Eons before the 40k setting, the Necrontyr Empire held sway in the galaxy, but grew so large that it became embroiled with internecine warfare. To unify their people, the Triarchs declared war on the Old Ones, the gods of the Warp, in an effort to gain the secrets of immortality. Despite an advanced technology, the Necrontyr were really no match for the Old Ones, and when on the brink of defeat, they were approached by the C’tan, who offered them aid in their struggle. The Necrontyr were transformed into robot bodies, and the C’tan devoured their souls. Following their defeat of the Old Ones, the Necrontyr turned on the C’tan, shattering them into thousands of shards in revenge for their double-cross. Despite their advanced technology, the Silent King, leader of the Necrontyr, realised his newly-robotic people had no hope of defeating the Eldar, the creations of the Old Ones, so entombed his entire race in stasis until such time as they could reclaim the galaxy. The Silent King then travelled the galaxy in a self-imposed exile, observing and…waiting. In the 41st millennium, the Necrons have begun to awaken, the stasis causing most to be merely mindless drones, while the nobility retain some degree of mental fortitude.
If you watched through that video, you’ll see how awesome the Necron models available from Games Workshop really are! And if you didn’t watch it, why not?! In addition to these, Forge World have some pretty interesting models as well, including the amazing Necron Tomb Complex.
My first love, the Lychguard, are the elite bodyguards of the Necron nobility, with metallic bodies of equal quality to their masters. While the rank-and-file troops have limited intelligence, Lychguard are capable of independent thought, and adapting their tactics to the situation at hand. Mindful of their reputation, they often seek to make a perfect kill with a single stroke of the warscythe.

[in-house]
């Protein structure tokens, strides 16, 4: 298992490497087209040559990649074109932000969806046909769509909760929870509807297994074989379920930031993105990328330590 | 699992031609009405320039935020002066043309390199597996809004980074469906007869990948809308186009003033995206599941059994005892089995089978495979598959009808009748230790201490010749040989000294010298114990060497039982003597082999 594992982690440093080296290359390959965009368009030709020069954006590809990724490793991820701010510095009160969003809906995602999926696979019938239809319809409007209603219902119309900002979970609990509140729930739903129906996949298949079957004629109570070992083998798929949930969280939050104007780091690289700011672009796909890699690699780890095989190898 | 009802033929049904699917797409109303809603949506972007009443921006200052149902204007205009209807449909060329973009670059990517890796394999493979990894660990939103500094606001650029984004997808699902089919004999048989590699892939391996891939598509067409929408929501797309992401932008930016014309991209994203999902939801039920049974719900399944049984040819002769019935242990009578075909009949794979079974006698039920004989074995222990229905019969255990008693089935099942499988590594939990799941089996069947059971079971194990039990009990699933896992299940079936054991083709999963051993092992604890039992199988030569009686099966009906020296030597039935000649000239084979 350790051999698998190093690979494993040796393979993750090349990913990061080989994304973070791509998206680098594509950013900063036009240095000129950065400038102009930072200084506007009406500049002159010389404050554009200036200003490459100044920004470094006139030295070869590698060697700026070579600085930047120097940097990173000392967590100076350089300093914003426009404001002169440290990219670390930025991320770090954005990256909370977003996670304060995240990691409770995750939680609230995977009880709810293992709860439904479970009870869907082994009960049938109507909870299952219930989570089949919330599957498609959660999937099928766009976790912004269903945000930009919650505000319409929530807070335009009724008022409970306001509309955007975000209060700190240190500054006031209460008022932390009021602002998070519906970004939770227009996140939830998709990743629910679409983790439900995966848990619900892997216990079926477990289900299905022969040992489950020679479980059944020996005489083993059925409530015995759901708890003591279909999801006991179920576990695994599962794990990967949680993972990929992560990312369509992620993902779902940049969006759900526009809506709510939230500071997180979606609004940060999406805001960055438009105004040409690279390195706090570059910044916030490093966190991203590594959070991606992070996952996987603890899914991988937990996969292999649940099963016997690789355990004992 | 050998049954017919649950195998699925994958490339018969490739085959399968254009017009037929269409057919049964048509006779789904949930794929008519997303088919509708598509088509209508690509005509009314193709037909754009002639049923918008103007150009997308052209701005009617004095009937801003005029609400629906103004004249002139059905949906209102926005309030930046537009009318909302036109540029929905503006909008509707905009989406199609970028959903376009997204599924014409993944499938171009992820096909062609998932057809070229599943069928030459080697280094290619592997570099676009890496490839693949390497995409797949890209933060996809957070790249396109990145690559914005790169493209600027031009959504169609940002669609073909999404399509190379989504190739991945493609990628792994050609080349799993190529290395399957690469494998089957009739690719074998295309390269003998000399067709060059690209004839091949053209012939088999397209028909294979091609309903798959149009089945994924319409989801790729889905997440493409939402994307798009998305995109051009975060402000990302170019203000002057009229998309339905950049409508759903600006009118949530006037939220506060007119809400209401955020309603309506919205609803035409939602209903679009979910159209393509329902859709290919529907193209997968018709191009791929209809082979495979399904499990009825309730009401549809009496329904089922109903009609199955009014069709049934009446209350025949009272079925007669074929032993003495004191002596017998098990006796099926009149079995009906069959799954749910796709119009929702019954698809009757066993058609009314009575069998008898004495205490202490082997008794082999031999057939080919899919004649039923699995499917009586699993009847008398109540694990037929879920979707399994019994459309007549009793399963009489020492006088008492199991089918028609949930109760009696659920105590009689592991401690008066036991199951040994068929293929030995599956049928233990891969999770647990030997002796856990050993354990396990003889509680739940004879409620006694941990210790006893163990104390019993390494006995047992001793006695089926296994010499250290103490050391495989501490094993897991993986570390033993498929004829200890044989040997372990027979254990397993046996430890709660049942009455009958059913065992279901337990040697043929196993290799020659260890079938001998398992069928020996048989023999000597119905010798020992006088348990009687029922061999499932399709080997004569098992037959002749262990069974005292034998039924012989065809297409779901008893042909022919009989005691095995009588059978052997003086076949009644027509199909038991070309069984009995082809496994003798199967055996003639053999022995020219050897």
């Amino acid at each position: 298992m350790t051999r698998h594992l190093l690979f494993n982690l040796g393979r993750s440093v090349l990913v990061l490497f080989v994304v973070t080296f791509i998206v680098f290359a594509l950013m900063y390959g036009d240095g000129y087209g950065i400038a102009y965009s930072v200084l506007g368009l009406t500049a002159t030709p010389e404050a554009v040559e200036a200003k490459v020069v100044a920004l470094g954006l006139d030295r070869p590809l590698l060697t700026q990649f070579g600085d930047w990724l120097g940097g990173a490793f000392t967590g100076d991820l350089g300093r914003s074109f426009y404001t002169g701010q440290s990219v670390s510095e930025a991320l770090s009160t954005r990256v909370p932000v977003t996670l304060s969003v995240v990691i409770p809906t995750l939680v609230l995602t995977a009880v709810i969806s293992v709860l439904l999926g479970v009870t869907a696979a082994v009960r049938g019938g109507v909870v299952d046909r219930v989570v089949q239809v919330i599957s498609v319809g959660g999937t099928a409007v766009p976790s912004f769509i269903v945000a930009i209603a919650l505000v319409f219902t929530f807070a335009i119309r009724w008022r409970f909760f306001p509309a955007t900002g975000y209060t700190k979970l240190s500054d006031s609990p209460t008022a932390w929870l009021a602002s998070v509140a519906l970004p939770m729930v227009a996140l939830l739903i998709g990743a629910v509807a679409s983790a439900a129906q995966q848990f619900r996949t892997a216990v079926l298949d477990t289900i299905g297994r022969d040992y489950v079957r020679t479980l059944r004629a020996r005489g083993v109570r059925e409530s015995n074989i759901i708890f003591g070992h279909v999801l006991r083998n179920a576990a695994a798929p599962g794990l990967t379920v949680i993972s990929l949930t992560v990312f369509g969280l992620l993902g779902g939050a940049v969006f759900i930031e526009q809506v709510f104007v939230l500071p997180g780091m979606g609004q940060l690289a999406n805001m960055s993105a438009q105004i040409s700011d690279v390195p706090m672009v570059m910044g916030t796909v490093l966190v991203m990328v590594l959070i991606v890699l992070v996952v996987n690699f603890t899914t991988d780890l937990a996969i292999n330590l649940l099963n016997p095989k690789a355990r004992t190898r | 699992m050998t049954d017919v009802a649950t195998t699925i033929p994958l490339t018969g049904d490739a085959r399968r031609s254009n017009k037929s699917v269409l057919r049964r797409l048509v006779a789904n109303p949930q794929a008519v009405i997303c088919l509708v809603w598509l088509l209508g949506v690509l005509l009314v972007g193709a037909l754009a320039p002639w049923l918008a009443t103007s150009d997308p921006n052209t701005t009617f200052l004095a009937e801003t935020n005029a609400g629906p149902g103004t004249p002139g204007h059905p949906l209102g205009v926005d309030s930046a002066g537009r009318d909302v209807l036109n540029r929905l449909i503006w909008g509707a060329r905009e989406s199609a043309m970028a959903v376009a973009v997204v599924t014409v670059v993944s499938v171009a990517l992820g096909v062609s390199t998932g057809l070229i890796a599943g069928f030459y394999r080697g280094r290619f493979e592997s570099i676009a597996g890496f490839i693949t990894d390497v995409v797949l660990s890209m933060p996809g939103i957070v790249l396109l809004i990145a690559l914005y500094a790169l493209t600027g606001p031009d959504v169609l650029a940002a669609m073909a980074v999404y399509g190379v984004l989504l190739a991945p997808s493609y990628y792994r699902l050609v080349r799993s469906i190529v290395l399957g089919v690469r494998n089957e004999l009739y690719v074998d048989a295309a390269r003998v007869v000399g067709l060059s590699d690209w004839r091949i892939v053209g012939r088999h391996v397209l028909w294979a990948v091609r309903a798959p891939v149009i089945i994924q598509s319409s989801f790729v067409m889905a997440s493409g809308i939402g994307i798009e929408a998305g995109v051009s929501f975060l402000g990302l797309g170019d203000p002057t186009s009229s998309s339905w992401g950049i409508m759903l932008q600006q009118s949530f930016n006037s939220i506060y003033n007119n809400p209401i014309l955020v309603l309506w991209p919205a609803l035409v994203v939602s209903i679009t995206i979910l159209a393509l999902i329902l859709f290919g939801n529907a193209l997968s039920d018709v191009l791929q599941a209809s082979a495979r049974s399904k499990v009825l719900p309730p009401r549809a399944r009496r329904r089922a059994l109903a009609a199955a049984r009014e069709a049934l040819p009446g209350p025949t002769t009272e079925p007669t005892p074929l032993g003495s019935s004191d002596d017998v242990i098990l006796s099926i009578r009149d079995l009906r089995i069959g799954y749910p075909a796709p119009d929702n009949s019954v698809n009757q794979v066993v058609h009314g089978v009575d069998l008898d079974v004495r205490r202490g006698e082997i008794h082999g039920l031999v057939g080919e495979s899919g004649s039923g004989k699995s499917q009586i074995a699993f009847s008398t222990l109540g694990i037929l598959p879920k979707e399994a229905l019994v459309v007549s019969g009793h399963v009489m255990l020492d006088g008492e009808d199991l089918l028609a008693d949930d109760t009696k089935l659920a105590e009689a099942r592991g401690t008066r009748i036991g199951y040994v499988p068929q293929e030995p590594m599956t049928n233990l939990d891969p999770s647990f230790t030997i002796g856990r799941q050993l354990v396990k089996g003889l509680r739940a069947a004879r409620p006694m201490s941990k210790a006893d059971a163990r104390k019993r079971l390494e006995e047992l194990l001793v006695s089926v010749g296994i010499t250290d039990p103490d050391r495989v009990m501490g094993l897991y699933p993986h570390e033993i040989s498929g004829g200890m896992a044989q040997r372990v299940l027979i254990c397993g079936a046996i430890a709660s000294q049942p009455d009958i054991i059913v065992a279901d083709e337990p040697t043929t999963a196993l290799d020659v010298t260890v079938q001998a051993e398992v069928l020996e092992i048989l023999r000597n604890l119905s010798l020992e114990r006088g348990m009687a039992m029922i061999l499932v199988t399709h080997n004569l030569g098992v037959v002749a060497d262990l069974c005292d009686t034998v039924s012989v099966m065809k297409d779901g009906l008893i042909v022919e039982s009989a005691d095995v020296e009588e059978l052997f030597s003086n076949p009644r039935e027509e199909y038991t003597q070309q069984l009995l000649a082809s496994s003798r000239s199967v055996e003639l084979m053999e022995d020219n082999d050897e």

While the Lychguard are, ultimately, vassals to a Lord or Overlord, the Triarch Praetorians are the guardians of the ancient Triarch of the Necrontyr, with the task of guarding the ancient customs, even censuring the nobility if need be. Praetorians are often armed with Rods of Covenant, the symbol of their dominion over the Dynasties.
Deathmarks are the assassins of the Necron dynasties. Armed with synaptic disintegrators that fry neural tissue, Deathmarks are capable of waiting patiently for eons for the perfect moment to strike.
Immortals are the professional soldiers of the army. With faster reflexes, more durable frames, and the ability to adapt their tactics to the ebb and flow of battle, Immortals are superior to the Warriors, even down to their superior firepower – the gauss blaster.
It was while I was investigating the Citadel paints range in August 2014 that I first encountered the Necrons – specifically, the ‘gallery’ section at the end of each video put together by Games Workshop:
How stupendously awesome does this chap look?! I was initially a bit confounded because I wanted him in my life, but couldn’t figure out who on earth he is, let alone what faction etc he comes from. Fortunately, after some detective work, I discovered the joy of the Necrons and, after a visit to my local Games Workshop store, found the exact model set I needed.
It was, then, the Necrons that got me interested in Warhammer 40k, and I initially started off with a box of the Lychguard that I painted up in something of a labour of love. I was still really new to painting miniatures, and didn’t really know what I was doing!
My first attempts were quite the success, I feel – a unit of Lychguard that are perhaps a bit shinier than the chap in the video, but even so, I felt suitably impressed with myself! From here, I’ve begun to amass quite an army now, with Lychguard being joined by Triarch Praetorians, Immortals, and of course, some very special characters – among them the Necron Overlord, one of my favourite creations!